Microsoft Security Copilot could be a seismic success for the tech industry
Microsoft has continued to capitalise on its investment into OpenAI by extending its Copilot AI functionality to cyber security.
Microsoft Security Copilot uses the GPT-4 generative AI to bring prompt-based cyber security detection and remediation functionality to Windows defenders.
The tool is being marketed as an assistant for security analysts to help them triage data quicker and search for potential vulnerabilities faster, among many other tasks.
The AI, which combines an advanced large language model (LLM) and Microsoft’s bespoke security-specific model, analyses an organisation’s IT environment against the 65 trillion signals received daily by Microsoft’s global threat intelligence team.
Example queries that security analysts can input to Copilot include: ‘How can improve my security posture’; ‘what are the trending threats’; ‘Which alerts are being triggered the most’; and ‘Tell me about my latest incidents’.
Microsoft Security Copilot will then respond at machine speed, in turn, training the bespoke Microsoft security model which will, over time, tune existing skills and create new ones too.
Microsoft was insistent that Copilot would not use company data to train the model, instead taking learnings from the processes alone.
It said the tool will allow defenders to respond to incidents within minutes rather than days. It aims to offer analysts a streamlined way of summarising the incident and its context, expediting the investigation and ultimately the remediation.
It also believes Security Copilot will help onboard and train new analysts who may not fully understand how to triage certain types of data or investigation specific incidents.
Less experienced analysts will be able to learn from the different remediation approaches Copilot suggests and accelerate the development of defensive skills.
“Security Copilot then can help catch what other approaches might miss and augment an analyst’s work,” Microsoft said.
“In a typical incident, this boost translates into gains in the quality of detection, speed of response and ability to strengthen security posture.”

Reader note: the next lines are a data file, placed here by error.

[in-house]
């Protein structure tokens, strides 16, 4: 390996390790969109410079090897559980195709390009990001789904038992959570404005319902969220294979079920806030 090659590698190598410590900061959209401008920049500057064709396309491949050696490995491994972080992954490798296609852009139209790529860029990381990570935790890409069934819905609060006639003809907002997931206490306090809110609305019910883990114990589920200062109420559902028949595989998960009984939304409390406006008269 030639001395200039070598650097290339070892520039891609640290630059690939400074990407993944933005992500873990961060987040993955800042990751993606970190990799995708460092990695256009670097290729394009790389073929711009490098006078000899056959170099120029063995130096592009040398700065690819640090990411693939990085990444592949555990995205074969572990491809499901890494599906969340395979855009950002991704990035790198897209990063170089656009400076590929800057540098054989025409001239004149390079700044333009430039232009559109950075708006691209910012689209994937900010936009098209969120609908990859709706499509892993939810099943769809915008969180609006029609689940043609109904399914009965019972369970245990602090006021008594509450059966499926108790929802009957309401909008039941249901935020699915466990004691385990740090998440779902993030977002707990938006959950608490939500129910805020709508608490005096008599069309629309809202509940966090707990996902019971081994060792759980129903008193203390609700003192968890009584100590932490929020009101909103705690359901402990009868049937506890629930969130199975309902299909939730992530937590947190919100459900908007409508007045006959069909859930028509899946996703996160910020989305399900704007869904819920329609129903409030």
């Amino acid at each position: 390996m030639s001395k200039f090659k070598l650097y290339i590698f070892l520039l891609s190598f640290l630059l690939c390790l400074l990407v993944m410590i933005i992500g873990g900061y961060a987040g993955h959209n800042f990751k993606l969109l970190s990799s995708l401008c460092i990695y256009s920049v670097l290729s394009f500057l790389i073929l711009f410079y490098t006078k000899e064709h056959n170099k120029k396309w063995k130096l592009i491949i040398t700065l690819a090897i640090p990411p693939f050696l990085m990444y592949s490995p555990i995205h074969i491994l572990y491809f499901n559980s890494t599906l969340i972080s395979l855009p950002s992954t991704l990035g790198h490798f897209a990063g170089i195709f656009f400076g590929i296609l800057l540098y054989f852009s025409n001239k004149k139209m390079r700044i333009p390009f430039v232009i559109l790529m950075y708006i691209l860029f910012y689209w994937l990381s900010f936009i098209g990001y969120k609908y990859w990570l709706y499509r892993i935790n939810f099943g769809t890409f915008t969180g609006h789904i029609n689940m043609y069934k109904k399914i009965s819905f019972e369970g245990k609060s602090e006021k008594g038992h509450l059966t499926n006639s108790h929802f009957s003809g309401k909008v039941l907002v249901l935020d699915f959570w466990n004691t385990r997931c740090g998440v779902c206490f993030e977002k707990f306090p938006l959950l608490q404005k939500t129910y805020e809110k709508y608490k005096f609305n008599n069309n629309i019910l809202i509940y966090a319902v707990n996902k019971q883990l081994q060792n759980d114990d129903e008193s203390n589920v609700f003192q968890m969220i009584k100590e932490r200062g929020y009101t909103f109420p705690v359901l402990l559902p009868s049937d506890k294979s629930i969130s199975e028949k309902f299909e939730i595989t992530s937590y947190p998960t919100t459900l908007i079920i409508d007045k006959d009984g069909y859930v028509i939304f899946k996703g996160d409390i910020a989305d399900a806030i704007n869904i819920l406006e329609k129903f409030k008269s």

Launching as a preview initially, Security Copilot will integrate with Microsoft’s other end-to-end security products and will support an increasing number of third-party security products over time, it said.
Microsoft also conceded that Security Copilot still makes mistakes and like any other generative AI product, suffers from hallucinations – outputs or responses that can appear logical and confident but are incorrect.
In a demonstration, the system gave a response referring to the non-existent ‘Windows 9’, which users could correct and flag as false.
As Security Copilot is a closed-loop learning system, users are capable of sending outputs to Microsoft tagged with feedback.
What can Microsoft Security Copilot do?
The tool’s complete array of capabilities is too comprehensive to list in full, but in a demonstration, Microsoft showed off some of the standout capabilities for organisations.
Copilot can identify a specific machine that led to a ransomware infection via OneNote, for example, and provide security teams with a visualised summary of the incident.
In a more detailed example, Microsoft showed that Security Copilot could reverse engineer a Powershell script. It was then able to produce a flowchart visualisation of the attack and download process in simple terms that a broad range of employees could understand.